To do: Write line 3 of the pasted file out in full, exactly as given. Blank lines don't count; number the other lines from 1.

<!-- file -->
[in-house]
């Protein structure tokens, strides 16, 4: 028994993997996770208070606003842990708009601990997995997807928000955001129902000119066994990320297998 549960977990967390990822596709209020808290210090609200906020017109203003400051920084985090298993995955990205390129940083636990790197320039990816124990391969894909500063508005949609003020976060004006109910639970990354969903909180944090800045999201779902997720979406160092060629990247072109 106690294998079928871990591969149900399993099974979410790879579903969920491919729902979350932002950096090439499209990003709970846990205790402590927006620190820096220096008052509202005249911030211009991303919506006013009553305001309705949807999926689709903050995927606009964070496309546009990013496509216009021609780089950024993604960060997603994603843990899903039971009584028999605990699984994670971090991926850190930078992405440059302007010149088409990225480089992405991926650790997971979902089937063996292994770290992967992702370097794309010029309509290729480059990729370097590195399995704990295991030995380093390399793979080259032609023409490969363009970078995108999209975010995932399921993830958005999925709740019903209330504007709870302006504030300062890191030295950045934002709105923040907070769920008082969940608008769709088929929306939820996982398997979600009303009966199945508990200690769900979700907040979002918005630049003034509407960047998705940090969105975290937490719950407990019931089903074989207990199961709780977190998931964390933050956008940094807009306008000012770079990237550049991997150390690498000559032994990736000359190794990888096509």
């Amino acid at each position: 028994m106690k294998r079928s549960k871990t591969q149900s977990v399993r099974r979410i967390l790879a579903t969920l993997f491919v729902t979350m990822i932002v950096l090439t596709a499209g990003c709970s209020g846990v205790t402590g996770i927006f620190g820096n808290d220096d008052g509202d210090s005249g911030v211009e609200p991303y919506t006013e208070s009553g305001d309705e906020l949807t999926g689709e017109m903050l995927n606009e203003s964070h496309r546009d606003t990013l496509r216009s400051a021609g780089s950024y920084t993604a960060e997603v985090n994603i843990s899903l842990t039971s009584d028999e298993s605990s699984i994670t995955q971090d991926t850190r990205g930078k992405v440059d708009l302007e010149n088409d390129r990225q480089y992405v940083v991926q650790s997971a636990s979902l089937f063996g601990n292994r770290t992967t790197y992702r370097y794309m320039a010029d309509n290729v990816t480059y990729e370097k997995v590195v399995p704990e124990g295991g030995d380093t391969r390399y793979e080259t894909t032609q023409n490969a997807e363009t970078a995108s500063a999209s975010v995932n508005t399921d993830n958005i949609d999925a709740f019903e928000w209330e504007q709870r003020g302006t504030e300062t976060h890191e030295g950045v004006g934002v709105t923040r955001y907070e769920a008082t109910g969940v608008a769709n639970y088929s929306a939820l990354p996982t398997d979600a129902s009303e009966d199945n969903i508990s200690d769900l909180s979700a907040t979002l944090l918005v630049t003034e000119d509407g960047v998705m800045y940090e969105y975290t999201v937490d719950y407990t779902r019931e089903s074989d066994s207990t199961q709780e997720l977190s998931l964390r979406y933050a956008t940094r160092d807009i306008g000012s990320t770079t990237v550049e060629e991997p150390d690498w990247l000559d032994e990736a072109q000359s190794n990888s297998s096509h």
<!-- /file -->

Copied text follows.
């Amino acid at each position: 028994m106690k294998r079928s549960k871990t591969q149900s977990v399993r099974r979410i967390l790879a579903t969920l993997f491919v729902t979350m990822i932002v950096l090439t596709a499209g990003c709970s209020g846990v205790t402590g996770i927006f620190g820096n808290d220096d008052g509202d210090s005249g911030v211009e609200p991303y919506t006013e208070s009553g305001d309705e906020l949807t999926g689709e017109m903050l995927n606009e203003s964070h496309r546009d606003t990013l496509r216009s400051a021609g780089s950024y920084t993604a960060e997603v985090n994603i843990s899903l842990t039971s009584d028999e298993s605990s699984i994670t995955q971090d991926t850190r990205g930078k992405v440059d708009l302007e010149n088409d390129r990225q480089y992405v940083v991926q650790s997971a636990s979902l089937f063996g601990n292994r770290t992967t790197y992702r370097y794309m320039a010029d309509n290729v990816t480059y990729e370097k997995v590195v399995p704990e124990g295991g030995d380093t391969r390399y793979e080259t894909t032609q023409n490969a997807e363009t970078a995108s500063a999209s975010v995932n508005t399921d993830n958005i949609d999925a709740f019903e928000w209330e504007q709870r003020g302006t504030e300062t976060h890191e030295g950045v004006g934002v709105t923040r955001y907070e769920a008082t109910g969940v608008a769709n639970y088929s929306a939820l990354p996982t398997d979600a129902s009303e009966d199945n969903i508990s200690d769900l909180s979700a907040t979002l944090l918005v630049t003034e000119d509407g960047v998705m800045y940090e969105y975290t999201v937490d719950y407990t779902r019931e089903s074989d066994s207990t199961q709780e997720l977190s998931l964390r979406y933050a956008t940094r160092d807009i306008g000012s990320t770079t990237v550049e060629e991997p150390d690498w990247l000559d032994e990736a072109q000359s190794n990888s297998s096509h």